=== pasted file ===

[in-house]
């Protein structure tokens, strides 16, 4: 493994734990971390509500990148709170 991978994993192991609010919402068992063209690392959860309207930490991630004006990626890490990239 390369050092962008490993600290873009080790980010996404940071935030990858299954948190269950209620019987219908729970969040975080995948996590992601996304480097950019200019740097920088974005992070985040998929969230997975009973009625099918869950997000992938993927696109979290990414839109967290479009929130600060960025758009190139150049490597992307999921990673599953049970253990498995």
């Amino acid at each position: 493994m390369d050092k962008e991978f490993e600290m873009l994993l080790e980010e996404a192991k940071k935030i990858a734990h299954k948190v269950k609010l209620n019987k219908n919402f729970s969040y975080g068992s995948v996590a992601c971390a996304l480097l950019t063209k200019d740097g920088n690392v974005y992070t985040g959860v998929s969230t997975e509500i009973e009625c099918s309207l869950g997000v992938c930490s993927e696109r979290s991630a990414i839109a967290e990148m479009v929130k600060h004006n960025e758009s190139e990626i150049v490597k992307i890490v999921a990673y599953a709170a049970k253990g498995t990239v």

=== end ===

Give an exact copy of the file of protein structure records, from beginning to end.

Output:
[in-house]
């Protein structure tokens, strides 16, 4: 493994734990971390509500990148709170 991978994993192991609010919402068992063209690392959860309207930490991630004006990626890490990239 390369050092962008490993600290873009080790980010996404940071935030990858299954948190269950209620019987219908729970969040975080995948996590992601996304480097950019200019740097920088974005992070985040998929969230997975009973009625099918869950997000992938993927696109979290990414839109967290479009929130600060960025758009190139150049490597992307999921990673599953049970253990498995």
């Amino acid at each position: 493994m390369d050092k962008e991978f490993e600290m873009l994993l080790e980010e996404a192991k940071k935030i990858a734990h299954k948190v269950k609010l209620n019987k219908n919402f729970s969040y975080g068992s995948v996590a992601c971390a996304l480097l950019t063209k200019d740097g920088n690392v974005y992070t985040g959860v998929s969230t997975e509500i009973e009625c099918s309207l869950g997000v992938c930490s993927e696109r979290s991630a990414i839109a967290e990148m479009v929130k600060h004006n960025e758009s190139e990626i150049v490597k992307i890490v999921a990673y599953a709170a049970k253990g498995t990239v």